4) Vomitoriums weren’t for being sick
Most people know that Romans used to make themselves sick in order to carry on consuming more food at banquets and feasts. It is thought that some lavish Romans may have carried out this practice but is most certainly would not have been a common occurrence. It is thought that this misnomer has come about because of the term ‘vomitorium’, which to our modern ears sounds like it could be a place where Romans may go to vomit.
In actuality a vomitorium is a passage found either behind or below the rows of seats in an amphitheatre, and were designed to allow the large numbers of people in the audience to leave quickly when a performance has ended. The Latin word vomitorium actually comes from the verb vomere which means ‘to spew forth’. The term vomitorium was first used in the 4th century by a Roman writer called Macrobius, his work described the passageways that could 'disgorge' the audience. This term has since been accepted by historians and archaeologists.
5)Thumbs up and thumbs down is a myth
It is well known that in a gladiatorial combat in Ancient Rome thumbs up signalled that a gladiator would live and thumbs down signalled that a gladiator would die. This is simply not true. As mentioned earlier in this article gladiators were not killed as often as the media often lets us believe, however it is true that in some cases audiences could determine the fate of a gladiator by use of a hand gesture, just not the one that you may think. It is thought that this misnomer originally came from a popular 19th century painting by Jean-Léon Gérôme showing an audience at a gladiatorial combat with their thumbs down.
If the audience wished for a gladiator to be killed they carried out ‘pollice verso’. This Latin term roughly translates as ‘turned thumb’. There are no surviving accounts describing this hand gesture in any great detail. However some sources believe that the thumb would be held out sideways and the hand thrust forward, mimicking the action of the knife cutting the gladiators throat.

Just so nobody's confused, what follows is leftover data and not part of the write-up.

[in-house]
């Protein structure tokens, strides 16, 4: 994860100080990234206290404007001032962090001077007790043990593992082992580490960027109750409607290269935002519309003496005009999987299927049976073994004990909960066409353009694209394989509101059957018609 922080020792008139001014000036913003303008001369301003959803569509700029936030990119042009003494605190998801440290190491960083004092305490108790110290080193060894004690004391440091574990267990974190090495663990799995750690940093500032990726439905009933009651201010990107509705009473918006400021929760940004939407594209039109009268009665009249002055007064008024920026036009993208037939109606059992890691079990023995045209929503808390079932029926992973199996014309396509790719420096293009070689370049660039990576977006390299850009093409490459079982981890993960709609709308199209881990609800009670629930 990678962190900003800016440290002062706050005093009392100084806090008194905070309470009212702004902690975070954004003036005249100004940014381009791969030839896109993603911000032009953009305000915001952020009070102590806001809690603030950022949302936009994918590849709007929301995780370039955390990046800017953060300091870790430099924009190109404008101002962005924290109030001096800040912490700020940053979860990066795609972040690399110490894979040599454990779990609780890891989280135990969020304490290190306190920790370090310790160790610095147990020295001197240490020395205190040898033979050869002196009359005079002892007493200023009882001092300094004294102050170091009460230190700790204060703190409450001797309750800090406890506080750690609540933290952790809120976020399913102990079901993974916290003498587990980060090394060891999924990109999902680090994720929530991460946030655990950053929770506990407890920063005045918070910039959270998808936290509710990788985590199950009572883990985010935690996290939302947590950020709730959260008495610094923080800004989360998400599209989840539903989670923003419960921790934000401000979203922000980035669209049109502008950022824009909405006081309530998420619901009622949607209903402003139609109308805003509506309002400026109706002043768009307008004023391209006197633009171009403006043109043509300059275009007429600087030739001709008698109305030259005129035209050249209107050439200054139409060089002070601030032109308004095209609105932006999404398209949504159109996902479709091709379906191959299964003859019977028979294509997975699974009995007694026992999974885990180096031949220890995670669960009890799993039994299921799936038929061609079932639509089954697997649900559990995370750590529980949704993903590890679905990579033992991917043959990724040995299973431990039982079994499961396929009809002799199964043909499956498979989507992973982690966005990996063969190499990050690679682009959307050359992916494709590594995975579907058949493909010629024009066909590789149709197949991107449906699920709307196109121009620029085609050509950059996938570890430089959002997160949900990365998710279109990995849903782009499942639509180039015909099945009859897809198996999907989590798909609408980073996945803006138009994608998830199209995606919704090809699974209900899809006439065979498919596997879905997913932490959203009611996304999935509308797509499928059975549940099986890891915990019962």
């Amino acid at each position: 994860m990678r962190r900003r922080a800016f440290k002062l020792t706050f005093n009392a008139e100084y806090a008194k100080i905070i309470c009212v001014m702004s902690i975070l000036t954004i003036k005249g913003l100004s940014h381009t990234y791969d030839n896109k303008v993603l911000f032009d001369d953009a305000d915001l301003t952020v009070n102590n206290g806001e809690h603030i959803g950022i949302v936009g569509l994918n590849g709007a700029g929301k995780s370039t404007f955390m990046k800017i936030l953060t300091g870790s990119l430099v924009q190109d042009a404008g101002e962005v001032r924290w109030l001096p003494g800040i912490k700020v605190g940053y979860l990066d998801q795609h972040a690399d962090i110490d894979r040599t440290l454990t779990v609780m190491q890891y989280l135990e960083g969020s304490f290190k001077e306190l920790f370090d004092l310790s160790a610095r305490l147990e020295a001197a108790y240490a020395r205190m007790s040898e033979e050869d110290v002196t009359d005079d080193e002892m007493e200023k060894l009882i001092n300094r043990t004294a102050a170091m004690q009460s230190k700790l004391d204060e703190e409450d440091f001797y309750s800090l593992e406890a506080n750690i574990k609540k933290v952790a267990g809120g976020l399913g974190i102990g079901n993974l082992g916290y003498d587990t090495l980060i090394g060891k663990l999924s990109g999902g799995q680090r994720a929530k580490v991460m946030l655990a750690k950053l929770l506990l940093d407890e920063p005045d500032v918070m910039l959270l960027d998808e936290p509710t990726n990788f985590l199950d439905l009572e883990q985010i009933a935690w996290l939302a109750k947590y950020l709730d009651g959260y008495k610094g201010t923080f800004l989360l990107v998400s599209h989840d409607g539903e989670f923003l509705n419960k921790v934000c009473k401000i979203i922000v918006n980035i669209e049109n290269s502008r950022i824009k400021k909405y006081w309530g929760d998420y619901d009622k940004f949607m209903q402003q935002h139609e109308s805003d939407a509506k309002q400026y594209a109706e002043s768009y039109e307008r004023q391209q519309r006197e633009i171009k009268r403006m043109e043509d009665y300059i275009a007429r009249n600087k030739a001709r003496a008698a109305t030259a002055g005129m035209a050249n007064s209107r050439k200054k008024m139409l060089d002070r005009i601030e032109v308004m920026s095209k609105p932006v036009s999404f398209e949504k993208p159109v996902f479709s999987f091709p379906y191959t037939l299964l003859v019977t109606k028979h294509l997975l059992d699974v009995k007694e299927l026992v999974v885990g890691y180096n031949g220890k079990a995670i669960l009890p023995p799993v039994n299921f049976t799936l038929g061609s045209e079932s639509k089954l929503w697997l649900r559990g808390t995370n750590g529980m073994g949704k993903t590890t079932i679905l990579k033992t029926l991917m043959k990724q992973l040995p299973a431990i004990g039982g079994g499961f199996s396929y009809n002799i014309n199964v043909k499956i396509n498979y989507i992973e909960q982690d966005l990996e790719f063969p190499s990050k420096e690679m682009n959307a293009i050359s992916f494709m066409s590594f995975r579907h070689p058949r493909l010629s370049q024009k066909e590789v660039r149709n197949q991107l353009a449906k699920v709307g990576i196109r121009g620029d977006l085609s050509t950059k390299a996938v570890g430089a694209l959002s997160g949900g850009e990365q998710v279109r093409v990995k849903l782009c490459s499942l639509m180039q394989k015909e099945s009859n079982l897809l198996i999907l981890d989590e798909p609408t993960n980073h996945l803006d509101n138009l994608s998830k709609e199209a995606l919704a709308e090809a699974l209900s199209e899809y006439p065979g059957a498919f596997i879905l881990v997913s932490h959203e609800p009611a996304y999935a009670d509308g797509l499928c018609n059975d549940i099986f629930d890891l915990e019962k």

If an audience wanted the gladiator to be spared they wouldn’t do a thumbs up or a thumbs down. An individual would wave an open palm, or perhaps tuck their thumb into their closed fist, to signal that they wished the blade to be put away.
It is documented that the Colosseum could accommodate 87,000 people, which is a similar capacity to Wembley Stadium today. Standing in the middle of Wembley it would be difficult to tell if people in the audience had thumbs up or thumbs down. Thrusting a thumb forward or waving an open hand would be much easier to distinguish.
6) Not all hours were the same length
Like today in Roman times a day was split up into 24 hours, however unlike today not all of the hours were the same length. The Romans always had twelve hours of day and twelve hours of night. It has been estimated that this meant that a Roman hour ranged from between forty-five minutes and an hour and a half in length. Midday was always the sixth hour of day and midnight was always the sixth hour of night. The concept of AM and PM also came from the Romans. The Romans called Midday meridies; A.M. stands for ante meridiem (before midday), and P.M. stands for post meridiem (after midday).